“To recover an intuitive sense of what will be in season throughout the year, picture a season of foods unfolding as if from one single plant. Take a minute to study this creation—an imaginary plant that bears over the course of one growing season a cornucopia of all the different vegetable products we can harvest. We’ll call it a vegetannual. Picture its life passing before your eyes like a time-lapse film: first, in the cool early spring, shoots poke up out of the ground. Small leaves appear, then bigger leaves. As the plant grows up into the sunshine and the days grow longer, flower buds will appear, followed by small green fruits. Under midsummer’s warm sun, the fruits grow larger, riper, and more colorful. As days shorten into the autumn, these mature into hard-shelled fruits with appreciable seeds inside. Finally, as the days grow cool, the vegetannual may hoard the sugars its leaves have made, pulling them down into a storage until of some kind: a tuber, bulb, or root” p 64.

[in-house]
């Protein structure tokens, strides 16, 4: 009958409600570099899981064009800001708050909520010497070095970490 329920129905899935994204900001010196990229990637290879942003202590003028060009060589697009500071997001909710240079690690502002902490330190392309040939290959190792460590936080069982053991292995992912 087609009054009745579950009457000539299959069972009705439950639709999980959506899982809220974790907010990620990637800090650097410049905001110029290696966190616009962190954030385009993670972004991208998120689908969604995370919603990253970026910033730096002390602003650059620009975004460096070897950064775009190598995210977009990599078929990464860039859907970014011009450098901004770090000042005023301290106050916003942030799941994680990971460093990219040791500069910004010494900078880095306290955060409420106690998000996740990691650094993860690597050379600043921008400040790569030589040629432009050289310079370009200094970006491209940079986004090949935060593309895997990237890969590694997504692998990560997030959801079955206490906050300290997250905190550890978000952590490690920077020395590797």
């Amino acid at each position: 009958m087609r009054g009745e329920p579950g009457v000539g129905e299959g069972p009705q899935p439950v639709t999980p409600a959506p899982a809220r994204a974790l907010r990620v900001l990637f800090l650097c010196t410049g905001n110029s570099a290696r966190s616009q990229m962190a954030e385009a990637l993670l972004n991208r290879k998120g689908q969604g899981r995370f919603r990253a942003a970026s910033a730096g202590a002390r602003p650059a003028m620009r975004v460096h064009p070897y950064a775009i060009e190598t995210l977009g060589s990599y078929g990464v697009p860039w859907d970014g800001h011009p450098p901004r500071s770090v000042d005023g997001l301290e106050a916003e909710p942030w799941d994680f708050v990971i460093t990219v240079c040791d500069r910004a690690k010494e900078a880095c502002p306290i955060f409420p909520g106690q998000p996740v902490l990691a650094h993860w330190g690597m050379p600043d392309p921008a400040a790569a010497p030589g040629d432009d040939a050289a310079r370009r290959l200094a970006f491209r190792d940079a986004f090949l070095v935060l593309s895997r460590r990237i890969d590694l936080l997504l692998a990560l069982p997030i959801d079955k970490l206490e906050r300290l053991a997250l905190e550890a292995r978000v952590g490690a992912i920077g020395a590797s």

The season is changing and I don’t know about you, but fall is my favorite of all. Let’s celebrate the transformation by taking time to notice nature’s abundance as the leaves fall and the nights get cooler.